If there is only random noise, check the channel type, wiring and resistance (see below).

If a ping can be heard but it is faint or buried in random noise, then the cable is too long or is "leaky", or the gauge sensitivity is too low.

If the ping is not clean and pure, then the gauge is possibly faulty. The gauge may have been mechanically damaged during installation.

If you can hear a low frequency hum, then noise pick is a problem. If the gauge is placed near a transformer, electric motor, high current power cables, etc, then relocate or reorient the gauge for minimum pickup. Ensure that the cable is shielded to prevent capacitive pickup.

Measuring Gauge Resistance

The vibrating wire strain gauge and cable integrity is best determined by measuring the circuit resistance.

This can be done using a multimeter, or using the Geologger's analog input channels to measure the resistance (See Section II - Measuring Resistance).

The vibrating wire strain gauge and cable resistance should be stable, and should not drift with time.

Measurement Delay 

The Geologger inserts a delay period between stimulating or plucking the vibrating wire strain gauge, and reading the resonant frequency of the wire.

If the data returned from vibrating wire strain gauge is unstable, to the extent that it varies by ±20Hz even though the speaker indicates a strong signal, then the gauge signal may contain harmonics.

The harmonics generally decay more rapidly than the fundamental frequency, and so increasing the time between stimulation and the frequency measurement can improve the results.

The measurement delay can be adjusted by setting the channel factor which specifies a delay in milliseconds (see Section III - Channel Options). The default measurement delay is 200 mS, which is suitable for most gauges.

Using DeTransfer, the measurement delay is set by the command for example

1FW(500)

will increase the delay from the default 200 mS to 500 mS.

Using DeLogger, the measurement delay can be set for each channel in the Vibrating Wire Configurations dialog which opens when you have selected the analog input channel.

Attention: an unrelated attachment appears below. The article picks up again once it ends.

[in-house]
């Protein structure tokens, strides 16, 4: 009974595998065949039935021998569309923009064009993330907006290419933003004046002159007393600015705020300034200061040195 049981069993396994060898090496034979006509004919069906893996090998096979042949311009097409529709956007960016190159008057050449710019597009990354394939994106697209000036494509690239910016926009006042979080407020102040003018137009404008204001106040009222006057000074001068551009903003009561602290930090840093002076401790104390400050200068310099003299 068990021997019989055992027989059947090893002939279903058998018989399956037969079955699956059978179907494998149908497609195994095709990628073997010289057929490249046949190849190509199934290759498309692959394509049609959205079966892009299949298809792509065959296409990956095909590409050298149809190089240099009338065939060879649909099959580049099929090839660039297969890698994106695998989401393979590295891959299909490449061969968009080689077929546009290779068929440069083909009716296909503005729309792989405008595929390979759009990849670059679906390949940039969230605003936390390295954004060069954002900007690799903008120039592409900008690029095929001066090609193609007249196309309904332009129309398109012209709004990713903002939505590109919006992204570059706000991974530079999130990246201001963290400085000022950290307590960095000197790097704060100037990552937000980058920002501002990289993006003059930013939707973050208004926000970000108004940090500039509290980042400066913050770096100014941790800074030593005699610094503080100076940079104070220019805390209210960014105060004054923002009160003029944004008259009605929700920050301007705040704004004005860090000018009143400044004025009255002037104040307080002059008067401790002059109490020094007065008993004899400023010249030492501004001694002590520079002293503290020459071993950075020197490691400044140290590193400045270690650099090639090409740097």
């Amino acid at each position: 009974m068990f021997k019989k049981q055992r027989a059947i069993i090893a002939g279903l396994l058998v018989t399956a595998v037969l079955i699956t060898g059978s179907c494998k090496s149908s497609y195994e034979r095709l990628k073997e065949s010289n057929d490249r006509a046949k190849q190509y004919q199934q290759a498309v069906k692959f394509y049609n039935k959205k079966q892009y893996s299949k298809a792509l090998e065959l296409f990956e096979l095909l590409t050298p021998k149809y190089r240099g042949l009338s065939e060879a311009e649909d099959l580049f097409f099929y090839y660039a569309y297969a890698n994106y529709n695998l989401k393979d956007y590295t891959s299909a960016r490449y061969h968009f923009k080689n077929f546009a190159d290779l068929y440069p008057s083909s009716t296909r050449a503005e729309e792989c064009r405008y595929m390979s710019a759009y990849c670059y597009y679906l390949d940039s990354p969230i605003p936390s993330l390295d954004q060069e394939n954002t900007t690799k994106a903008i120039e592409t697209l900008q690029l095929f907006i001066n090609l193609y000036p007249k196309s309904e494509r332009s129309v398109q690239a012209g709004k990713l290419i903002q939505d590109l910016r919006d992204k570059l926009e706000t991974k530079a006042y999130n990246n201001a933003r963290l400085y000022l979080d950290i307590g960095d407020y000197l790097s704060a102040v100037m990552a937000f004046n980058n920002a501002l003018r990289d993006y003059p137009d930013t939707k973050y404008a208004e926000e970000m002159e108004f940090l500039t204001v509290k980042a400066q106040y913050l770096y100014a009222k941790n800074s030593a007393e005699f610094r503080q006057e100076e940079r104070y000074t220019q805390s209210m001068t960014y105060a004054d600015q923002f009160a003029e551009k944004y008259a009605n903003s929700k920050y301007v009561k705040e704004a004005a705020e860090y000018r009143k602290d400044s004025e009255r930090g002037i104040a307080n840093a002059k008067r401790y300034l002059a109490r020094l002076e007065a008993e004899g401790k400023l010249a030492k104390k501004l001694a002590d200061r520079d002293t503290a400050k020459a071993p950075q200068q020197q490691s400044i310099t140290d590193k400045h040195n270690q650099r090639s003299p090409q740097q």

Extra Samples 

The Geologger normally measures a vibrating wire frequency over a period of 10 line periods (167mS at 60Hz, or 200mS at 50Hz). The Geologger samples the vibrating wire strain gauge frequency 10 times, and returns data which is the average of these readings.

Sampling the vibrating wire strain gauge inputs 10 times has been found optimal for most gauge types. However for gauges with a rapid signal decay, this period can be reduced so that the measurement window does not extend into the noise which may be present.

The Extra Samples (ES) channel option can be used to control the number of samples taken by the Geologger to determine the vibrating wire strain gauge frequency.

Using DeTransfer, the number of samples is set by the command for example

1FW(ES4)

specifies that 5 samples (the original sample + 4 extra samples) are to be taken when the vibrating wire strain gauge is read.

The ES channel option and the measurement delay channel option can be used in the same channel specification to optimise gauge measurement.

Using DeLogger, the number of extra samples can be set for each channel by clicking Channel Options:SpecialÖ to open the Channel Properties dialog. Select the Special tab to enter the number of Extra Samples.

 

The measurement delay and the number of extra samples can be combined.

Using DeTransfer, the command for example

3FW(ES6,100)

specifies a measurement delay of 100 mS between plucking the sensor and beginning sampling of the frequency, and specifies that 6 extra samples are to be taken.

Measuring Gauge Temperature

Most vibrating wire strain gauges are sensitive to temperature fluctuations. Where a vibrating wire strain gauge temperature is likely to change significantly, the gauge temperature should be measured.

The vibrating wire strain gauge temperature can be measured using IC temperature sensors, RTDs or thermistors supported by the logger.

Depending on the internal wiring of the vibrating wire strain gauge, it is often possible to measure the vibrating wire frequency, and a resistive temperature sensor (RTD or thermistor), on a single analog input channel.

High Resistance Nickel RTDs

High resistance RTDs can be wired as single ended inputs, and the vibrating wire strain gauge sensor wired as a differential input.